This is because all PCIe cards have a standard retainer screw that affixes the PCIe card to PC chassis.
Of course, plugging in a PCIe x1 card into a PCIe x16 slot, you bring up a few demerits that need to be addressed. These won’t hamper the performance of the card, but for the overall build, it can present an issue.
Drawbacks and Demerits of Plugging in a PCIe x1 Card in an X16 Slot:
While you CAN install an x1 card into an x16 slot, it is not advisable. The following are the reasons why:
1. Performance Isn’t improved Despite More Lanes
The first is that the x1 card will not perform any better on an x16 slot with its 16 lane speed.
What this means is that while the PCIe x16 (version 3.0) slot has a throughput (speed) of 15.754 GB/s, the X1 card will not go overdrive to push out that much data. It will still be limited to its designed throughput.
Most PCIe x1 cards aren’t even designed to meet the throughput of a single PCIe lane let alone 16 of them.
Take a PCIe WiFi 6 Network card for instance. The nominal throughput of these devices is 2.4 Gbps or 300 Megabyte per second. This is far less than the 985 Megabyte per second supported throughput rate of a PCIe x1 slot (version 3.0).
Also read: Which PCIe Slot for Wireless Card?
As mentioned earlier, the PCIe interface only runs at the fastest speed of the slowest component, and if the x1 card can only do 300 MB/s max then that is the speed that the slot will run on too. Not higher.
2. Wastes Resources
Another drawback is that having an x1 card in an x16 slot can be a grand waste of potential.
You see, an X16 slot is designed to be the fastest on the motherboard depending on the PCIe generation it is from.
And as seen, the interface gets handicapped by the slowest component in use. So, if you put two and two together, you see that at the very least, fifteen whole PCIe lanes will go unused and that is a very costly waste of resources, especially for a computer.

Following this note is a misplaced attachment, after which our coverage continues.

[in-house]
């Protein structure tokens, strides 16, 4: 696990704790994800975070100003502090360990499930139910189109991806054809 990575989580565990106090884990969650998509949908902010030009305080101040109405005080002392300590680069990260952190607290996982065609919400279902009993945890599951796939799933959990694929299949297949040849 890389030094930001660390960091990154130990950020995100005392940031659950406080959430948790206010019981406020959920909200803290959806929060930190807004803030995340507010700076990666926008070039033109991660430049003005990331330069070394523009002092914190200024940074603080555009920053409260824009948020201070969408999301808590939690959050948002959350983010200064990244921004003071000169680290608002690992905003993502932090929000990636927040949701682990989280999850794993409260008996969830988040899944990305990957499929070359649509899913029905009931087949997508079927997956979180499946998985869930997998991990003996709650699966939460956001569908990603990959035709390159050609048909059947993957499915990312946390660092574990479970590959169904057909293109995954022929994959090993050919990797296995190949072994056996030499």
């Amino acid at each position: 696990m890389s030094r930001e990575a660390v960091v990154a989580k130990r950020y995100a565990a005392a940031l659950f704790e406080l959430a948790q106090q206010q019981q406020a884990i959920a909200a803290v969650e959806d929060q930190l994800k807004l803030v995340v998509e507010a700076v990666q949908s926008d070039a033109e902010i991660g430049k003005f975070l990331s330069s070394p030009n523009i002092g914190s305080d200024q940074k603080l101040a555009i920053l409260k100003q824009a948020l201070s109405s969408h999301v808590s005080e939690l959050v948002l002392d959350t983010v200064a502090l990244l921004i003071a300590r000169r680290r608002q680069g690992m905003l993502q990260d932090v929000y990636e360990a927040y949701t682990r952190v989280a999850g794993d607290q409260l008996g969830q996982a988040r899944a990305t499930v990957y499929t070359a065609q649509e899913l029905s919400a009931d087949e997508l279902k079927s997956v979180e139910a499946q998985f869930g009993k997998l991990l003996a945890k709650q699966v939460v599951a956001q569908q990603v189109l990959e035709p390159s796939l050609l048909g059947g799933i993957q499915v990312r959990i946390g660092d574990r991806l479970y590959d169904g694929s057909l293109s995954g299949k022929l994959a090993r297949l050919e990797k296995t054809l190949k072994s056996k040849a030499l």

The X16 slot is meant for beefier cards that require large data throughput, like graphics cards. But, putting in an x1 card, like a port expansion card, in that slot may not be the best idea.
3. PCIe Slots are Limited
The fact that PCIe slots on a motherboard are limited further cements the point of wasting resources.
Many motherboards only have one PCIe x16 slot and it’s usually intended for the graphics card.
Having Extra PCIe Slots
If you have an extra PCIe x16 slot to spare, but have multiple smaller cards that you want to install, you can get PCIe Riser, aka splitter, to add more slots to your system.
The extra slots will not increase the amount of PCIe lanes you get, it will, however, help in bifurcating the throughput of a single x16 slot to multiple slots.
Read this article for details regarding PCIe splitter: How to Add More PCIe Slots?
PCIe is a protocol that is highly cross and backward compatible. You can not only plug an x1 slot in an x16 slot, but also in x8 and x4 slots. Similarly you can install an x4 card in x8 and x16 slots as well.
The cards can vary across generation, but they will still work (at the speed of the lowest component i.e slot or the card).
While we do not recommend occupying an x16 slot with a mere x1 card because you will wasting resources, there are certain times where this arrangement may be needed for instance if you have no smaller x1 slots available.